When I said that Republicans too often forget the countrys poor, I did not mean to imply that Democrats have this issue figured out. Far from it. Rather I meant that Republicans have caused many problems in this area by simply ignoring the effects that favoritism for business can have on everyone else. Far too many LDS Republicans seem to be choosing to ignore the consequences of our societys lust for riches.

  • Mormon Independant
    Oct. 10, 2007 4:47 p.m.

    I agree with Senator Reid when he said that we focus too much on abortion and gay marriage. The current Republican party gets the public to focus so much on issues that they don't really affect (the courts do). They've got us all afraid that everybody's going to turn gay if the Dems are in power. I think I've decided in my relatively short time here on this earth that some people are just born different and that we just don't understand why(Elder Oaks made mention of this in a news release) and making gay marriage legal isn't going to have the same effect as a government offering incentives to a company (in the form of tax breaks, etc...) to attract their business.
    I believe these two issues are important but we, as a nation, are forgetting about the "poor among us." This is one of the main teachings of the New Testament, BOM, and D&C. "Who has done it unto the least of these..."

  • these comments drive people away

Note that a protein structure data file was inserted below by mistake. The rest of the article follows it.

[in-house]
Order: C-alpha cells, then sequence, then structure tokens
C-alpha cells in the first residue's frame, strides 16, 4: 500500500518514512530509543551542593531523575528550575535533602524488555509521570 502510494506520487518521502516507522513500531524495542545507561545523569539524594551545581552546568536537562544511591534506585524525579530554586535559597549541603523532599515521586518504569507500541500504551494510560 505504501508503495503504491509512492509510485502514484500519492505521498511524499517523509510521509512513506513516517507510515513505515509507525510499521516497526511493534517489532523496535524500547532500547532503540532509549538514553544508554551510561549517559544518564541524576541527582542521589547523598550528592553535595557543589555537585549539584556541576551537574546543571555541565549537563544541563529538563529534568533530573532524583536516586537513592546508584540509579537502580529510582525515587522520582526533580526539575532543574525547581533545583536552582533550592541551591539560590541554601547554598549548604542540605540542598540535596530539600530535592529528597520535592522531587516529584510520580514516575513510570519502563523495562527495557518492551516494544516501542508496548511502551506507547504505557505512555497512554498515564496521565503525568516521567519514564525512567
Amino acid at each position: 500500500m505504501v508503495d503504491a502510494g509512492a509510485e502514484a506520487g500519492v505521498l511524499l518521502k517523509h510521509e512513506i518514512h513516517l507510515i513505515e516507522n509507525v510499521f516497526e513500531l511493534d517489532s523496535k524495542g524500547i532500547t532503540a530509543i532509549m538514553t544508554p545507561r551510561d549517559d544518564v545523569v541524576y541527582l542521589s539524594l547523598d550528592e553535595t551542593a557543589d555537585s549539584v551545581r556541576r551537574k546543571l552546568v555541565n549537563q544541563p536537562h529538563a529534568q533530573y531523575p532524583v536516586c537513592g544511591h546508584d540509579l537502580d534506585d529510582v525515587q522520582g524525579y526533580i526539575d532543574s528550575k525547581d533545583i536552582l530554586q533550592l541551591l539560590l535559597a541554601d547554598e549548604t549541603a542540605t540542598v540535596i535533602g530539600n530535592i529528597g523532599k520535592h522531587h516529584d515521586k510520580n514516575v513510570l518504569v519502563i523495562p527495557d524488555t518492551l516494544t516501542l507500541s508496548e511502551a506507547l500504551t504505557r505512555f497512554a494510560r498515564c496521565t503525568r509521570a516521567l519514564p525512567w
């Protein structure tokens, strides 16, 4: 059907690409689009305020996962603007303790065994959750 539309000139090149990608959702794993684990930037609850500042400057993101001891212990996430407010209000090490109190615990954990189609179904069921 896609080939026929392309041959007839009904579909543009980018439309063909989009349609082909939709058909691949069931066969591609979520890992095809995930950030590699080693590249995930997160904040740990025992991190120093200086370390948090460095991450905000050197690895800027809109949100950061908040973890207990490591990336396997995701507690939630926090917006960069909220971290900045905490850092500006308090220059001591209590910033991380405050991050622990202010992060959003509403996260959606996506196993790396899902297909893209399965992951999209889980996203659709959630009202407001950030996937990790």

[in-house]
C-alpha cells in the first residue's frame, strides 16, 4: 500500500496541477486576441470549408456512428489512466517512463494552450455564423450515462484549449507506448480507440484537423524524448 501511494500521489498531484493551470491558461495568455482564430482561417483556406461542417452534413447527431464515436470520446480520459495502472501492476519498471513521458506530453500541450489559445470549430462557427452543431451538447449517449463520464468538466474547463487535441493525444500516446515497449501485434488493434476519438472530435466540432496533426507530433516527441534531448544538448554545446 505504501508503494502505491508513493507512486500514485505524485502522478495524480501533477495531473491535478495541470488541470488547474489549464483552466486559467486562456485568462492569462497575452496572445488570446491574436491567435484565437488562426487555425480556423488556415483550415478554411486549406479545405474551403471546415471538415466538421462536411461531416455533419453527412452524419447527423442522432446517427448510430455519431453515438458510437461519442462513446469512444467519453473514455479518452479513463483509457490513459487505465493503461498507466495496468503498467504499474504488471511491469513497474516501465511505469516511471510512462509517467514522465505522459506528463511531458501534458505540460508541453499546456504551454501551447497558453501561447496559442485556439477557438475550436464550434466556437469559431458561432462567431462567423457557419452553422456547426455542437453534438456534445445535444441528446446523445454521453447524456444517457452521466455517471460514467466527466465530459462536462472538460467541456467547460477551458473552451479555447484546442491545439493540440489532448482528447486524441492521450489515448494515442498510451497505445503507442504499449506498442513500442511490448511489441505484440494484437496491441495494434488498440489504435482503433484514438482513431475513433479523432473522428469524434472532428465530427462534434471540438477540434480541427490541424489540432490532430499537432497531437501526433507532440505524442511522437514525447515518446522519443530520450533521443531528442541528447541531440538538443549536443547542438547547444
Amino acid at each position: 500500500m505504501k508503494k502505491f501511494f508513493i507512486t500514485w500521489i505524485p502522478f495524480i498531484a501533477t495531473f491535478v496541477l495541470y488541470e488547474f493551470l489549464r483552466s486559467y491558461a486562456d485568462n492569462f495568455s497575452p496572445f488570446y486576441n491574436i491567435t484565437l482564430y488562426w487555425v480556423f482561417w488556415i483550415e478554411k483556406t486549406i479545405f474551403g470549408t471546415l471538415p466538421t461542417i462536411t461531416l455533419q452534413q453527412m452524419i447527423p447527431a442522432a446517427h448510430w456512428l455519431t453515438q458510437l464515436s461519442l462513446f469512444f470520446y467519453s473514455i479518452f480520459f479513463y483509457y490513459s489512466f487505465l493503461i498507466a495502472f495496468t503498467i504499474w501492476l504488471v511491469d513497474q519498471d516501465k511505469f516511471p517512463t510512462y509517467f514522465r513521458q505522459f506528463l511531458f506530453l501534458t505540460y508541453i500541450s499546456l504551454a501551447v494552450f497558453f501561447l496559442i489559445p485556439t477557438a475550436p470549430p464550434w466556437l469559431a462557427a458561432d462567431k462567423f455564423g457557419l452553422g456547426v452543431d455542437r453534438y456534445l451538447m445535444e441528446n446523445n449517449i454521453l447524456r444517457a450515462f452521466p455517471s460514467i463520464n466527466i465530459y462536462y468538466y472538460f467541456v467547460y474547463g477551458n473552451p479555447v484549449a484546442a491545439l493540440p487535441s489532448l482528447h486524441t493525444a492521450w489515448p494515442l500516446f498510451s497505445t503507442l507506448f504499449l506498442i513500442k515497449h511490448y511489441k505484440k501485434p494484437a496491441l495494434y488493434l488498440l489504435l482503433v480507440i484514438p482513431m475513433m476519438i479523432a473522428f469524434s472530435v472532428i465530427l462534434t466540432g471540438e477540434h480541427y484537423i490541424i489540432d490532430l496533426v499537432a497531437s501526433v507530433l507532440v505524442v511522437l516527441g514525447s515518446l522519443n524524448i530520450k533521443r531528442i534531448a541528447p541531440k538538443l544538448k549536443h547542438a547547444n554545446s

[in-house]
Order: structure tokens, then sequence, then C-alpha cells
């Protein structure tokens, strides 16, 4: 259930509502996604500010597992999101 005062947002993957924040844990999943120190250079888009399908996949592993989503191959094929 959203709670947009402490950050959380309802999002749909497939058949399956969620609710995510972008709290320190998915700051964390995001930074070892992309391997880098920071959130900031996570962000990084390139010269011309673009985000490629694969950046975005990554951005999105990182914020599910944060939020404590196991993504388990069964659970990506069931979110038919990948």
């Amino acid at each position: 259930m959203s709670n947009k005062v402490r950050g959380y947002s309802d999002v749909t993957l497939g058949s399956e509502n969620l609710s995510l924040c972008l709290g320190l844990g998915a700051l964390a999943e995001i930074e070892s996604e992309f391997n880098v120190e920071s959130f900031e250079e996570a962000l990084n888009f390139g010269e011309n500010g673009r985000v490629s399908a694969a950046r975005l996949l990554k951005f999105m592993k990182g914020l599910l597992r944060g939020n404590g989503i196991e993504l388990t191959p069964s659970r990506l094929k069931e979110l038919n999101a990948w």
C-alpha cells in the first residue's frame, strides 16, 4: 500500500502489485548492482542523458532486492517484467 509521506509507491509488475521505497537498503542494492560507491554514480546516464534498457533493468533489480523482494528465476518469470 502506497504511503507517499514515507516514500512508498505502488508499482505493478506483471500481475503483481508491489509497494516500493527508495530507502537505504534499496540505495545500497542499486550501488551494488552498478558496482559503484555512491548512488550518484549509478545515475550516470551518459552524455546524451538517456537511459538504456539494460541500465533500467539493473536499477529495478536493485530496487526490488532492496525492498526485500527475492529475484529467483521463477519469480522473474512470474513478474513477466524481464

Oct. 10, 2007 4:44 p.m.

    Look at the filth both sides are posting on this -- everyone is speaking with god-like phrases. Is this the Mormon image we really should be putting out there...??

    Everyone believes that they are right. LDS believe they are the only true church, so do Muslems, Catholics, etc...all confirmed by feelings/experiences.

    What people need to realize is that EVERYONE thinks this way. No comment board will change that.

    To those that are LDS: What would Hinkley say?

  • Joe
    Oct. 10, 2007 4:43 p.m.

    Hurrah for Brother Reid.

    Hurrah to BYU for inviting him.

    Shame on those who would allow only speakers who pass a particular political litmus test. I remind them that it was not long ago that Utah had political leadership that was more often Democratic than Republican. MANY members of the church hierarchy have been Democrats. When I joined the church, two of the three members of the First Presidency were, as were my bishop and stake president. Like Brother Reid, I also was uncomfortable with Elder Benson when he was in his period of high partisanship and diviseveness. But as he came closer to the presidency he moderated his tone, and as church president he was not the polarizing figure he had been.

    It amazes me that some in the church are joining with those voices who call the church a cult, who have redefined the good word "conservative," giving it a harsh and intolerant cast, the same kind of people who drove the church from the Midwest. And Mitt Romney's courting of them will backfire on him, because they will not let him into their club.

    I am not a Democrat. I am a faithful LDS member.

  • Revise that thinking
    Oct. 10, 2007 4:32 p.m.